Family historians love the idea of including photographs in their family history books. They see images of ancestors as completing the sketch of a person which emerges from research in the factual record. Their books will help them preserve the family photo albums, so they focus on identifying the people in the pictures. But many family historians overlook the value of photos as storytelling tools. Think about the elements of a good story. Characterization is at the top of the list. What kind of a person was great-great-grandfather? What motivated your parent’s family to do something? Thoughtful use of photographs can help you get beyond the who, what, when, and where aspects of an ancestor’s story to the why which is often more interesting. See how the choice of photographs might have a big impact on the story you want to tell.
Creating a family history book is a two part process. The first is, of course, research to gather as much information as possible about the ancestors who will be included in the book. Unfortunately, no matter how we might try to keep things organized research often takes on a somewhat random quality, running into brick walls here only to uncover unexpected discoveries elsewhere. While the events of an ancestor’s life are arranged on a simple timeline, there is seldom such a clear pattern to the way we learn about it. Step two then is deciding how to impose order on our rather disheveled mass of research when we begin to write about it. Posing two questions will help do it: How do you know what you know? How do the facts which you have gathered relate to other things you know?
It’s the end of National Novel Writing Month. You have a finished (or even almost finished) draft in hand (or on your hard drive). Congratulations! Celebrate your accomplishment. Relax for a couple of days, then take the next step in getting your book ready for publication. If you’re like most of the people who met the NaNoWriMo challenge you’ve produced what Anne Lamott, in her book on writing Bird By Bird, calls a “shitty first draft.” How do you get from here to a version you want to send off to a printer or a literary agent? Think about revision as a three step process.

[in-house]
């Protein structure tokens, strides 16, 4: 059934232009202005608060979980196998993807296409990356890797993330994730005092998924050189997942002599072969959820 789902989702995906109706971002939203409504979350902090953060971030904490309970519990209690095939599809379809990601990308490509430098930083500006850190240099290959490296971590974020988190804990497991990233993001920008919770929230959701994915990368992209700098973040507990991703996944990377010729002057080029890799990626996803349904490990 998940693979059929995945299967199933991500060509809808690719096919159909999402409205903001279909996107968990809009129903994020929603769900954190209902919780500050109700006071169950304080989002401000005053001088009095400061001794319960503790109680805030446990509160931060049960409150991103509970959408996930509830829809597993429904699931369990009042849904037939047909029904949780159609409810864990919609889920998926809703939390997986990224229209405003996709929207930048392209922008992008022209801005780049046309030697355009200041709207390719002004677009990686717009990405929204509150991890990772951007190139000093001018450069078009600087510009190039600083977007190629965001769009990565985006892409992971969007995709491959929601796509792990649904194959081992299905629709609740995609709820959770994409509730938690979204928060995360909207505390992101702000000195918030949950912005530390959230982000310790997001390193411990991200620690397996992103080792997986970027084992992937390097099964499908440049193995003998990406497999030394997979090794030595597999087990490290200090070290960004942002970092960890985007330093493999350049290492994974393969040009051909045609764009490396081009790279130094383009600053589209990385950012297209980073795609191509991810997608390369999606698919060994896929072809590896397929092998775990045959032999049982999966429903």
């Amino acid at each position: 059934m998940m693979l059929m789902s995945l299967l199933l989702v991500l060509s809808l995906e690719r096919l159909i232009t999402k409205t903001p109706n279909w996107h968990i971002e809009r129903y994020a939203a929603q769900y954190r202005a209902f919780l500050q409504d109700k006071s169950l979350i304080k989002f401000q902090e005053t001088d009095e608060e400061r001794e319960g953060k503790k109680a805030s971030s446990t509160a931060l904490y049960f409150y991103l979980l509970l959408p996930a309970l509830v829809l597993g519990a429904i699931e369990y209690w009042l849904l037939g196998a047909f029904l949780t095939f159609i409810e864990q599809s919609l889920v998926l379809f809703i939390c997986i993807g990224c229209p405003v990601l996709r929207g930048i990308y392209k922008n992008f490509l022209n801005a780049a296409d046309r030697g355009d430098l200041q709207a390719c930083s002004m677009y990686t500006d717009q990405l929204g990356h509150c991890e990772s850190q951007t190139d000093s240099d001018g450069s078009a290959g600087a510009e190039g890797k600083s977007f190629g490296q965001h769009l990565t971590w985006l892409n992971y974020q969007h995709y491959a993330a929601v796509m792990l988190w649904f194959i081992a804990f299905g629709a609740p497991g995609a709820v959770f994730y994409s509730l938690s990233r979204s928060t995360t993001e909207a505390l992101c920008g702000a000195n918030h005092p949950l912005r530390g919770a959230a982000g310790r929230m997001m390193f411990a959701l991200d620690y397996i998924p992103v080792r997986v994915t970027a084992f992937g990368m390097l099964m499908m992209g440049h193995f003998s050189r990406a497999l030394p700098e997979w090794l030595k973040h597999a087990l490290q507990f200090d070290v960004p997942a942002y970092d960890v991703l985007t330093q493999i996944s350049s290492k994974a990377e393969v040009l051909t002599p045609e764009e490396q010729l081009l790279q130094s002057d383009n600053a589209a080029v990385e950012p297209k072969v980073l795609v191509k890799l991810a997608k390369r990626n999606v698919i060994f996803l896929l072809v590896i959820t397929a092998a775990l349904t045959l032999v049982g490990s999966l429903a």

You have probably seen every marketing, promotional and sales trick in the book in the run up to Black Friday and Cyber Monday. As an author, particular a self-publishing author, you may be asking yourself, how can I make my campaign to sell my book stand out in the blizzard of marketing messages? Here are ten great tips from around the web to help you do just that.
How do you make critical decisions? John Sargent, CEO of Macmillan Publishers, presented his answer in an inspirational TED Talk in New York City last week. He focuses on making critical choices when the outcome is unknowable, as Sargent out it, on “…making decisions that you don’t have historical context and you don’t have information that is useful in making the decision.” Ultimately, says Sargent, you must decide whether you will experience the unknown, or whether risk is too great. He frames the talk with his own decision to join other major publishers in working with Apple to create the iBookstore for ebooks.
We are happy to host today's guest post by author, creativity coach and commedian Bryan Cohen who is stopping by as part of the blog tour for his new book, 1,000 Creative Writing Prompts, Volume 2: More Ideas for Blogs, Scripts, Stories and More. Welcome Bryan! The invitation came through my freelance writing website. So many emails from that site are spam, it would've been easy to miss. The message came from North Wildwood, New Jersey. I'd never been there, but my upbringing in suburban Philadelphia gave me a vague understanding of the Jersey Shore's geography. Carolyn, the co-leader of the conference, had read through my work and extended an invitation to speak at the North Wildwood Beach Writer's Conference that June.
Many biographers, stuck for a more clever title, have simply called their books The Life and Times of [their subject here]. It’s not terribly creative, but it does convey an important idea for every biographer or family historian to remember: every life comes with a historical context. A person’s life story is shaped by the time and place in which he or she lived. What social, cultural, technological and political forces might have had an impact upon the subject of your research? For family historians exploring those larger forces can seem like a huge endeavor tacked onto canvasing family and vital records to gather the essential facts about a family member. That task just got a lot easier. The Associated Press and Ancestry.com have announced a partnership that will make more than one million stories from the AP newswire available in a searchable database.